Twice each year influenza experts gather to discuss recent developments in human and animal influenza viruses around the globe, and to decide on the composition of the next influenza season’s flu vaccine.
Due to the time it takes to manufacture a vaccine, decisions on which strains to include must be made six months in advance.
The composition of the northern hemisphere’s vaccine is decided upon in February of each year, and decisions on the southern hemisphere’ vaccine are made in September.
Recently (Sept 17-19) participants from divisions of the World Health Organization’s GISRS (Global Influenza Surveillance and Response System), along with members of OFFLU (the OIE/FAO Network on Animal Influenza), and other experts met in Beijing, China to discuss and decide on the formulation for next year’s vaccine in the Southern Hemisphere.
For those of us in the Northern Hemisphere the news is encouraging, as recommendations for next year south of the equator match our current vaccine formulation, that was decided upon last February.
Their discussions and recommendations may be found in the 16 page PDF document:
Here is the bottom line from the document:
It is recommended that trivalent vaccines for use in the 2013 influenza season (southern hemisphere winter) contain the following:
- an A/California/7/2009 (H1N1)pdm09-like virus;
- an A/Victoria/361/2011 (H3N2)-like virus;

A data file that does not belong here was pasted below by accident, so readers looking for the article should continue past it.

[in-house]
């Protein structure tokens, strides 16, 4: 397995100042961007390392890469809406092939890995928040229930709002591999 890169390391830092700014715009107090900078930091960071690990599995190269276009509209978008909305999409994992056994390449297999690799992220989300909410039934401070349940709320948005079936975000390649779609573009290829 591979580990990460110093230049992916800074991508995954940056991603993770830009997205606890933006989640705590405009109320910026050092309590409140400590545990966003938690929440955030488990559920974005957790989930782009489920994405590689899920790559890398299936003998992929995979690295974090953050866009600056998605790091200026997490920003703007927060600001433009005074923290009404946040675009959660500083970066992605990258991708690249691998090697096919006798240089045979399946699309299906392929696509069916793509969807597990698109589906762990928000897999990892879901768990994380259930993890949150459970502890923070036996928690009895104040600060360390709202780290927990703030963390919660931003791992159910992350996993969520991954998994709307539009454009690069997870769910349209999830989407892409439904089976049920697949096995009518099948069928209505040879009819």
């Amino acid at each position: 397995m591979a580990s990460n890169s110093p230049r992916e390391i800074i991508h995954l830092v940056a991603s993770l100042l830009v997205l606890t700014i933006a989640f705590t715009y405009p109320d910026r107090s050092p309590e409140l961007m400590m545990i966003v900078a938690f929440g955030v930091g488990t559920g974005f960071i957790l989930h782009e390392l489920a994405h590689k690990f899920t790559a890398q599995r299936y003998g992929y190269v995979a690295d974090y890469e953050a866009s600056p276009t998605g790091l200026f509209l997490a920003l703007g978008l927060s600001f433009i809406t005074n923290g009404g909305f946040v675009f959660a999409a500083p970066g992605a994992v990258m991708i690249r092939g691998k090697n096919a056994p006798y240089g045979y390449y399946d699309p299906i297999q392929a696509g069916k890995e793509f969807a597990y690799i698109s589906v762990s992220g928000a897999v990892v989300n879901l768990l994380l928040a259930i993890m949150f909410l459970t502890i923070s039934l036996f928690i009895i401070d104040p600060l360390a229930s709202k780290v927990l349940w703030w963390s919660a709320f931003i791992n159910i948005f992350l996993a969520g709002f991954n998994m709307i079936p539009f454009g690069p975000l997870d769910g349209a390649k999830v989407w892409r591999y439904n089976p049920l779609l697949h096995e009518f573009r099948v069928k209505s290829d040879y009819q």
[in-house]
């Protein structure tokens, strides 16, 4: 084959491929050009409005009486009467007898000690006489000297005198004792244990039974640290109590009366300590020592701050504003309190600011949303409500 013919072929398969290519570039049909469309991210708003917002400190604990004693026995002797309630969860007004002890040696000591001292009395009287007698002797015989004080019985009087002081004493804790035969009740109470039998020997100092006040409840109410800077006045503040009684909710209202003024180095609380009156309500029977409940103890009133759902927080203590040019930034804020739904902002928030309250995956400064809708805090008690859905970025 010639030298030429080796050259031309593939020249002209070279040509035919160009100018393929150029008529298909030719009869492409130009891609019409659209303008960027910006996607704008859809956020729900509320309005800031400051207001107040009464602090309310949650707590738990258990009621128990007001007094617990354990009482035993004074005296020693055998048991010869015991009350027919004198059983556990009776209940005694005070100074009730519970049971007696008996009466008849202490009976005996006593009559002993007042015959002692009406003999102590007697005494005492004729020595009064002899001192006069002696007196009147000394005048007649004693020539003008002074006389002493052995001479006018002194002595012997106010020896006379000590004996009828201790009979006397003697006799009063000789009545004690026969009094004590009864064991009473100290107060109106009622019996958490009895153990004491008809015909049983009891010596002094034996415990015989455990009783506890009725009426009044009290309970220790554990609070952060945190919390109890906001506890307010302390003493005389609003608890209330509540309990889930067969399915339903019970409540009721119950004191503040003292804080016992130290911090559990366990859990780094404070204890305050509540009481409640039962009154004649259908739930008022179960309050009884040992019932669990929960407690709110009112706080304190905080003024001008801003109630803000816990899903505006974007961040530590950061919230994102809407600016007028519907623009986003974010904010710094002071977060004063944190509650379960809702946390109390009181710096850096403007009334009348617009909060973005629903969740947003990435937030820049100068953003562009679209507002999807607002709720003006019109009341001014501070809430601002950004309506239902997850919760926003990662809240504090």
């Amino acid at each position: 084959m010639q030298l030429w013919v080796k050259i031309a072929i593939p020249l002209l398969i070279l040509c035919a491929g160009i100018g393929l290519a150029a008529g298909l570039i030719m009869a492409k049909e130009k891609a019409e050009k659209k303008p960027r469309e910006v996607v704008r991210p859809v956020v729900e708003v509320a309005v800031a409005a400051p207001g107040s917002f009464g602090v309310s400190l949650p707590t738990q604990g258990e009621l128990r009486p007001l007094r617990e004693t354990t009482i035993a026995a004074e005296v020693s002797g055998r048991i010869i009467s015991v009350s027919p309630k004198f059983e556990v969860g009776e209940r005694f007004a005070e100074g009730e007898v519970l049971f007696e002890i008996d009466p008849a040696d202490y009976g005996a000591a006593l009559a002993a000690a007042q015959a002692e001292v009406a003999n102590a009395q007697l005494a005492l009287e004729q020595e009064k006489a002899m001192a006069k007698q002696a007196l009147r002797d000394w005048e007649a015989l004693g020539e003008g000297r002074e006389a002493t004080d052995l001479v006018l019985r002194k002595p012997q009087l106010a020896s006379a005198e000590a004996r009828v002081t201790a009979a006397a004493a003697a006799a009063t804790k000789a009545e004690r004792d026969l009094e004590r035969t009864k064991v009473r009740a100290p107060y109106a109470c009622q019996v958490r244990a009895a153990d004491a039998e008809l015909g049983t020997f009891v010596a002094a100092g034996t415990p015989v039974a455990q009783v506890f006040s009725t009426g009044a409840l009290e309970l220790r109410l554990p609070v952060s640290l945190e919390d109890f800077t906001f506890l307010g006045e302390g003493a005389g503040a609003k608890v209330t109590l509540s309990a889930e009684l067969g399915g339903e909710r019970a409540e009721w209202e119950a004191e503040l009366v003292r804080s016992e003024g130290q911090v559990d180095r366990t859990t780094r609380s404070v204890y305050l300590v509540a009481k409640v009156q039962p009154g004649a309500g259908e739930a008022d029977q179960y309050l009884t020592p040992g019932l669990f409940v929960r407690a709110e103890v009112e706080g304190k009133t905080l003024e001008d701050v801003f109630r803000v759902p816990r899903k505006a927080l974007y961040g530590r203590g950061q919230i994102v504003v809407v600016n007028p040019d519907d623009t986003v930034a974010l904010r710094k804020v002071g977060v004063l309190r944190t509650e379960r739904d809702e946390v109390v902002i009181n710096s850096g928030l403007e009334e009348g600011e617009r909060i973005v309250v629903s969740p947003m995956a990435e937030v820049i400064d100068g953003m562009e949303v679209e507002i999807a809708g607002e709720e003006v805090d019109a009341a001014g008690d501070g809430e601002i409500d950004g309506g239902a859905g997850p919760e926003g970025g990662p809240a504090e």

- a B/Wisconsin/1/2010-like virus
It is recommended that quadrivalent vaccines containing two influenza B viruses contain the above three viruses and a B/Brisbane/60/2008-like virus.
Of particular note is the switch from a Victoria lineage Influenza B virus to a Yamagata- Lineage strain. While both lineages have been circulating over the past year, the Yamagata strain is perceived to be on the ascendant, and as it has not been included in the vaccine for several years, community immunity is likely low.
Regular readers of this blog are aware that over the past year we’ve seen An Increasingly Complex Flu Field, with the recent uptick in swine variant flu cases (H3N2v, H1N2v, & H1N1v) across North America.
Additionally, sporadic cases of avian influenza strains (H5N1, H5N2, H7’s, H9N2, and H3N8) continue to be reported around the globe.
The report noted these zoonotic viruses by saying:
From 23 February to 18 September 2012, 17 confirmed human cases of A(H5N1), 10 of which were fatal, were reported by Bangladesh, Cambodia, China Hong Kong Special Administrative Region, Egypt, Indonesia, and Viet Nam where highly pathogenic avian influenza A(H5N1) is present in poultry and/or wild birds. Since December 2003, a total of 608 cases with 359 deaths have been confirmed in 15 countries.
To date there has been no evidence of sustained human-to-human transmission. Human cases of influenza A(v) viruses have been detected since February 2012 in the United States of America where a total of 305 infections caused by A(H3N2)v viruses have been reported. One of these infections was fatal. A single case of A(H1N1)v and three cases of A(H1N2)v have also been detected.
Two human cases of conjunctivitis due to A(H7N3) have been reported by Mexico. Both cases had exposure to A(H7N3) infected poultry.
No human cases of influenza A(H9N2) were detected during the period 23 February to 18 September 2012.
We won’t know how well this decision will turn out in the southern hemisphere for another 6 to 12 months, but for those of us north of the equator, this is a pretty good indication that confidence in the makeup of this fall’s flu vaccine remains high.
A good enough reason to go ahead and get the shot this year, before flu season arrives.